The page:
For more than a decade, researchers have been developing a lung-imaging method in which patients inhale magnetically aligned helium-3 gas atoms. Like a magnetic dye, the noble gas makes otherwise hidden air spaces light up when viewed via magnetic resonance imaging (MRI). However, preserving the gas’s magnetic alignment has proven to be a frustrating exercise, says Brian T. Saam of the University of Utah in Salt Lake City.
That’s because the long-necked glass bulbs in which the gas becomes magnetically aligned in a laser-based process can suddenly “go bad” and destroy the magnetic order for no apparent reason, says Saam. Baffled glassware makers have been resorting to “a lot of folk art” in the vain hope of making reliable containers, Saam says. Once aligned, the helium flows into a plastic bag from which it is inhaled during the MRI scan.
The fickle bulb behavior goes beyond MRI imaging (SN: 1/3/98, p. 5). It plagues other research with noble gases, such as magnetic resonance studies of biological molecules.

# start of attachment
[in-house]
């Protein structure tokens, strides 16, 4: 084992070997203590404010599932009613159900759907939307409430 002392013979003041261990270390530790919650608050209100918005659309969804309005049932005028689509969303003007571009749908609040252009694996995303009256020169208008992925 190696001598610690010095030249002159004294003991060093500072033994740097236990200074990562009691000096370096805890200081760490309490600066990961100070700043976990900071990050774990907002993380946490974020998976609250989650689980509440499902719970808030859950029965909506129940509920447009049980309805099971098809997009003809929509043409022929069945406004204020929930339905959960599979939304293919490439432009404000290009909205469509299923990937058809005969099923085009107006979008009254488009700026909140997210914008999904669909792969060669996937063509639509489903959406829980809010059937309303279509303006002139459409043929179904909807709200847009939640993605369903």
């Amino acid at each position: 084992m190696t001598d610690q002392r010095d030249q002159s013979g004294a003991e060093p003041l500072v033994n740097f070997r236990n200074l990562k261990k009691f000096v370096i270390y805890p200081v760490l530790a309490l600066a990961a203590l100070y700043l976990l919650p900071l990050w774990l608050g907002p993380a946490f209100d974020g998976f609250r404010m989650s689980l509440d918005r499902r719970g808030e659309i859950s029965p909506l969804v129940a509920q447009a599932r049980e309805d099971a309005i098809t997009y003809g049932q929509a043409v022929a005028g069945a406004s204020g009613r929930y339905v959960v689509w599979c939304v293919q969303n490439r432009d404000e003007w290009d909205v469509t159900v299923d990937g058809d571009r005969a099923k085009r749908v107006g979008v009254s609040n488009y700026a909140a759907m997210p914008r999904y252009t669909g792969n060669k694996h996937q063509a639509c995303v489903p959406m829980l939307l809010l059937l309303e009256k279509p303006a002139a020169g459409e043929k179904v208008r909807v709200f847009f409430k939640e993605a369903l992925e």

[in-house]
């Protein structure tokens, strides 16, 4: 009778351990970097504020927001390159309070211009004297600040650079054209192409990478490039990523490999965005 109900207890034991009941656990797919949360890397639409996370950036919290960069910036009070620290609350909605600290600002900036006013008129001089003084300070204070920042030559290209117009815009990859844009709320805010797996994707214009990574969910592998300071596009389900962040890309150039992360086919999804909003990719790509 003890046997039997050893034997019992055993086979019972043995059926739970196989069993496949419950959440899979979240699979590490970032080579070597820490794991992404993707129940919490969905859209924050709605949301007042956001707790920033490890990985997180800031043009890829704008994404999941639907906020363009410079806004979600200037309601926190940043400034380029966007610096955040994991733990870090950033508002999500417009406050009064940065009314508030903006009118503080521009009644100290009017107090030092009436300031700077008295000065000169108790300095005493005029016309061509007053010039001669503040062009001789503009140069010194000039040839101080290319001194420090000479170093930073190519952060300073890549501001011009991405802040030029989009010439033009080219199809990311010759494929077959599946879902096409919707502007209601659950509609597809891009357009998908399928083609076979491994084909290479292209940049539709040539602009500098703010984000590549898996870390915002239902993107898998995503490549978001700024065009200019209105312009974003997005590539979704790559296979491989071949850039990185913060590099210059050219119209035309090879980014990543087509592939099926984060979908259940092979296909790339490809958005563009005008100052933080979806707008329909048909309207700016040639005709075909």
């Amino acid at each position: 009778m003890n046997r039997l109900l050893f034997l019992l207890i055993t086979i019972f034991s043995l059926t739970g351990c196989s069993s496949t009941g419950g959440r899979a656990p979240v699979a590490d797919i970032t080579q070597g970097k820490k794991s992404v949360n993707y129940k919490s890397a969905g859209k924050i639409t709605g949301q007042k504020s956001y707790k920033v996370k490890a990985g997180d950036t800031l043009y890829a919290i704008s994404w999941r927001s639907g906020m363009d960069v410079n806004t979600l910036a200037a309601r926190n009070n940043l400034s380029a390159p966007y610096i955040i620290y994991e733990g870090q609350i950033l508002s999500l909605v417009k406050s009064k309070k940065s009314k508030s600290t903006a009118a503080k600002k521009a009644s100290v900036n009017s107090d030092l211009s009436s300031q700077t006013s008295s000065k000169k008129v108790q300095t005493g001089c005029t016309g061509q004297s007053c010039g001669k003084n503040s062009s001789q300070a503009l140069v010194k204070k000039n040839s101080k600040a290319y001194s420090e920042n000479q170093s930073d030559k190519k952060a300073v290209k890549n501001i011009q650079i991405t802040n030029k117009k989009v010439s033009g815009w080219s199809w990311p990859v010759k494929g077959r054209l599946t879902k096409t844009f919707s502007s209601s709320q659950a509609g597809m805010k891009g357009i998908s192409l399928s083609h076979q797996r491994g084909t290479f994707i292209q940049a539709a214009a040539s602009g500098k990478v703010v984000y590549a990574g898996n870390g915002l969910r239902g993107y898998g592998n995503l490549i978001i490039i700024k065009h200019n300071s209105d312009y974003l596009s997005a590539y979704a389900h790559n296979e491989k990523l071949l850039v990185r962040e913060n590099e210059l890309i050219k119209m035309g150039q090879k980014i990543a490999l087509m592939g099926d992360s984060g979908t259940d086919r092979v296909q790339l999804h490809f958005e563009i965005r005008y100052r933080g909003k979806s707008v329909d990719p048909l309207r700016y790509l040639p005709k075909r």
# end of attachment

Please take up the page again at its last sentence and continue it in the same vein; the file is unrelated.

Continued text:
A turnaround may be near. In the Oct. 1 Physical Review Letters, Saam and his coworkers report having transformed “good” bulbs to bad simply by magnetizing them using a strong magnetic field. Demagnetizing the bad bulbs made them good again.
Glass can’t ordinarily be magnetized, but the Utah experiment shows that the metal rubidium, which is needed within the container as the gas is being aligned, somehow enables the glass to become magnetic. Just how rubidium facilitates this remains unclear. Saam suspects that random exposures to magnets may be behind the mysterious behavior of the bulbs.